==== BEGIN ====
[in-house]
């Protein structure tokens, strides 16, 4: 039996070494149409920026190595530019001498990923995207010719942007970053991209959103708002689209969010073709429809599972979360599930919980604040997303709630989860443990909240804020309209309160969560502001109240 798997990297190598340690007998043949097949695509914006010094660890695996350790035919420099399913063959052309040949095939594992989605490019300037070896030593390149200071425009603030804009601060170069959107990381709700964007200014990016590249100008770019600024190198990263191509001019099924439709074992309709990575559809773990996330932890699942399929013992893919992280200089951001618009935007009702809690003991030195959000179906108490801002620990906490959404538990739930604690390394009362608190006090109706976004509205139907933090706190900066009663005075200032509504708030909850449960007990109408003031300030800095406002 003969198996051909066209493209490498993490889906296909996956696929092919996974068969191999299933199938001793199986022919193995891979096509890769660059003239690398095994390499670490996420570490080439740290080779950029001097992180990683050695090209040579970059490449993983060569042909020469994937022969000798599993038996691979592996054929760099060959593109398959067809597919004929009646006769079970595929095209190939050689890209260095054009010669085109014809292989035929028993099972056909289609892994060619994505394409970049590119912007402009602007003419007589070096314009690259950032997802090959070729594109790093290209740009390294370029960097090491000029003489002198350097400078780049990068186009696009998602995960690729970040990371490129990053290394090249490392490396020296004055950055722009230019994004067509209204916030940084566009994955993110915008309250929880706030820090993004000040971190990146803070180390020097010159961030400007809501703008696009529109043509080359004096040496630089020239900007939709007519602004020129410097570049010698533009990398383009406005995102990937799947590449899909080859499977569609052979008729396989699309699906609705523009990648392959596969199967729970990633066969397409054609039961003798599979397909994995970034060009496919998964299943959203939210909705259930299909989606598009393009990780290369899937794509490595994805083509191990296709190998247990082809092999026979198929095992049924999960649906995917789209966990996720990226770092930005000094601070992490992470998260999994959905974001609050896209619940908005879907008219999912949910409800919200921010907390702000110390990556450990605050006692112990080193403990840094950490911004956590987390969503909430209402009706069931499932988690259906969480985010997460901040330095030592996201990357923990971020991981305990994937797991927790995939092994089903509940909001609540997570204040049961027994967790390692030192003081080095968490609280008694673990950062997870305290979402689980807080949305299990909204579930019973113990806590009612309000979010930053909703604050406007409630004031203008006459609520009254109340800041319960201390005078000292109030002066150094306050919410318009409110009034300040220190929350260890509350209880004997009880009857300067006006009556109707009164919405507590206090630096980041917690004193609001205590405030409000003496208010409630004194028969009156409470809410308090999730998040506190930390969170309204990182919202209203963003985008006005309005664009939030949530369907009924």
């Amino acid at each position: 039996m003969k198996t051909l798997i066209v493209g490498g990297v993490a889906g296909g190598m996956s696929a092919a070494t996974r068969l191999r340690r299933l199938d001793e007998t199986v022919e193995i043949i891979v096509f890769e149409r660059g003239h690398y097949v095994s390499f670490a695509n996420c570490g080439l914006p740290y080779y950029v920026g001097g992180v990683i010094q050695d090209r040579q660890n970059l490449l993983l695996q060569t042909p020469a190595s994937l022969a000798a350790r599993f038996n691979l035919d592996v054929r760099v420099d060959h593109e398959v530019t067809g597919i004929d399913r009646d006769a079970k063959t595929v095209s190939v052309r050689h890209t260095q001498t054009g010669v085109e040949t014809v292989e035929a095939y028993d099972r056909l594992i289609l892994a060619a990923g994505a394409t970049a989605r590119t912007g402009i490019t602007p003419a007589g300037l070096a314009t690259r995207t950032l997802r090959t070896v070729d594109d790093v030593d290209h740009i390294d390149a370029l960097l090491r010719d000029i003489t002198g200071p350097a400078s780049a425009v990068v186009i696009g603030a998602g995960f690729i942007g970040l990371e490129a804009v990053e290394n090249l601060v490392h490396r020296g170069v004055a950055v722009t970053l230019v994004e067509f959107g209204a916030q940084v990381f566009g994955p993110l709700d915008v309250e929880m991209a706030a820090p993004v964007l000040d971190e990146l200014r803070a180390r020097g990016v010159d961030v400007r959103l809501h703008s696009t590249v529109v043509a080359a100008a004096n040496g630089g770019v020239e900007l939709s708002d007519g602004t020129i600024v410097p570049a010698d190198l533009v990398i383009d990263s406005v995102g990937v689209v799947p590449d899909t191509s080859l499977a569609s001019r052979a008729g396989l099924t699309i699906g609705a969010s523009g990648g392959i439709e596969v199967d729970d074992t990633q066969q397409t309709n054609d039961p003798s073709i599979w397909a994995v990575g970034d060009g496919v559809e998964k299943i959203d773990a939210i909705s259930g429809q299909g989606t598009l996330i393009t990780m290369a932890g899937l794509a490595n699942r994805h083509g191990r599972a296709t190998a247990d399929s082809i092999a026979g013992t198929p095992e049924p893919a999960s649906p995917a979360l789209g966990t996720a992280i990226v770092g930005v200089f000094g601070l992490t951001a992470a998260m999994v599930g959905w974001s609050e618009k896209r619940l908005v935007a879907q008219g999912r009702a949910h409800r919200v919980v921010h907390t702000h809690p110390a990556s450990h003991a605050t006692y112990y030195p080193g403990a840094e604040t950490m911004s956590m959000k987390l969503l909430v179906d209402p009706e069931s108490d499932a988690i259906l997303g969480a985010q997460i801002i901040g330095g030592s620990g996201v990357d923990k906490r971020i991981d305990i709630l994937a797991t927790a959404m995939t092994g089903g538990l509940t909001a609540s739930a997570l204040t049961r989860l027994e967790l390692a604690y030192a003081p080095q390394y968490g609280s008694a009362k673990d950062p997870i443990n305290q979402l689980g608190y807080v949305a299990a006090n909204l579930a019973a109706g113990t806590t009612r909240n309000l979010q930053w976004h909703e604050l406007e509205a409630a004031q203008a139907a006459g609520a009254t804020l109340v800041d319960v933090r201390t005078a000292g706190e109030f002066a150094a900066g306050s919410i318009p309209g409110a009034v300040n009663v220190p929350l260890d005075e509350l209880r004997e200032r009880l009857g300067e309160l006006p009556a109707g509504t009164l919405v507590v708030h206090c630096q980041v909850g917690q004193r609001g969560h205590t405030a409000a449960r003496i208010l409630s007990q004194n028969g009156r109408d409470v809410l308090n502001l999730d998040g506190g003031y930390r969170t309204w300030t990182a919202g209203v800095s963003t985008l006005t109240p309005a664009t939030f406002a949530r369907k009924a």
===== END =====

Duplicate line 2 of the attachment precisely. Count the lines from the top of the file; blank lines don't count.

């Protein structure tokens, strides 16, 4: 039996070494149409920026190595530019001498990923995207010719942007970053991209959103708002689209969010073709429809599972979360599930919980604040997303709630989860443990909240804020309209309160969560502001109240 798997990297190598340690007998043949097949695509914006010094660890695996350790035919420099399913063959052309040949095939594992989605490019300037070896030593390149200071425009603030804009601060170069959107990381709700964007200014990016590249100008770019600024190198990263191509001019099924439709074992309709990575559809773990996330932890699942399929013992893919992280200089951001618009935007009702809690003991030195959000179906108490801002620990906490959404538990739930604690390394009362608190006090109706976004509205139907933090706190900066009663005075200032509504708030909850449960007990109408003031300030800095406002 003969198996051909066209493209490498993490889906296909996956696929092919996974068969191999299933199938001793199986022919193995891979096509890769660059003239690398095994390499670490996420570490080439740290080779950029001097992180990683050695090209040579970059490449993983060569042909020469994937022969000798599993038996691979592996054929760099060959593109398959067809597919004929009646006769079970595929095209190939050689890209260095054009010669085109014809292989035929028993099972056909289609892994060619994505394409970049590119912007402009602007003419007589070096314009690259950032997802090959070729594109790093290209740009390294370029960097090491000029003489002198350097400078780049990068186009696009998602995960690729970040990371490129990053290394090249490392490396020296004055950055722009230019994004067509209204916030940084566009994955993110915008309250929880706030820090993004000040971190990146803070180390020097010159961030400007809501703008696009529109043509080359004096040496630089020239900007939709007519602004020129410097570049010698533009990398383009406005995102990937799947590449899909080859499977569609052979008729396989699309699906609705523009990648392959596969199967729970990633066969397409054609039961003798599979397909994995970034060009496919998964299943959203939210909705259930299909989606598009393009990780290369899937794509490595994805083509191990296709190998247990082809092999026979198929095992049924999960649906995917789209966990996720990226770092930005000094601070992490992470998260999994959905974001609050896209619940908005879907008219999912949910409800919200921010907390702000110390990556450990605050006692112990080193403990840094950490911004956590987390969503909430209402009706069931499932988690259906969480985010997460901040330095030592996201990357923990971020991981305990994937797991927790995939092994089903509940909001609540997570204040049961027994967790390692030192003081080095968490609280008694673990950062997870305290979402689980807080949305299990909204579930019973113990806590009612309000979010930053909703604050406007409630004031203008006459609520009254109340800041319960201390005078000292109030002066150094306050919410318009409110009034300040220190929350260890509350209880004997009880009857300067006006009556109707009164919405507590206090630096980041917690004193609001205590405030409000003496208010409630004194028969009156409470809410308090999730998040506190930390969170309204990182919202209203963003985008006005309005664009939030949530369907009924």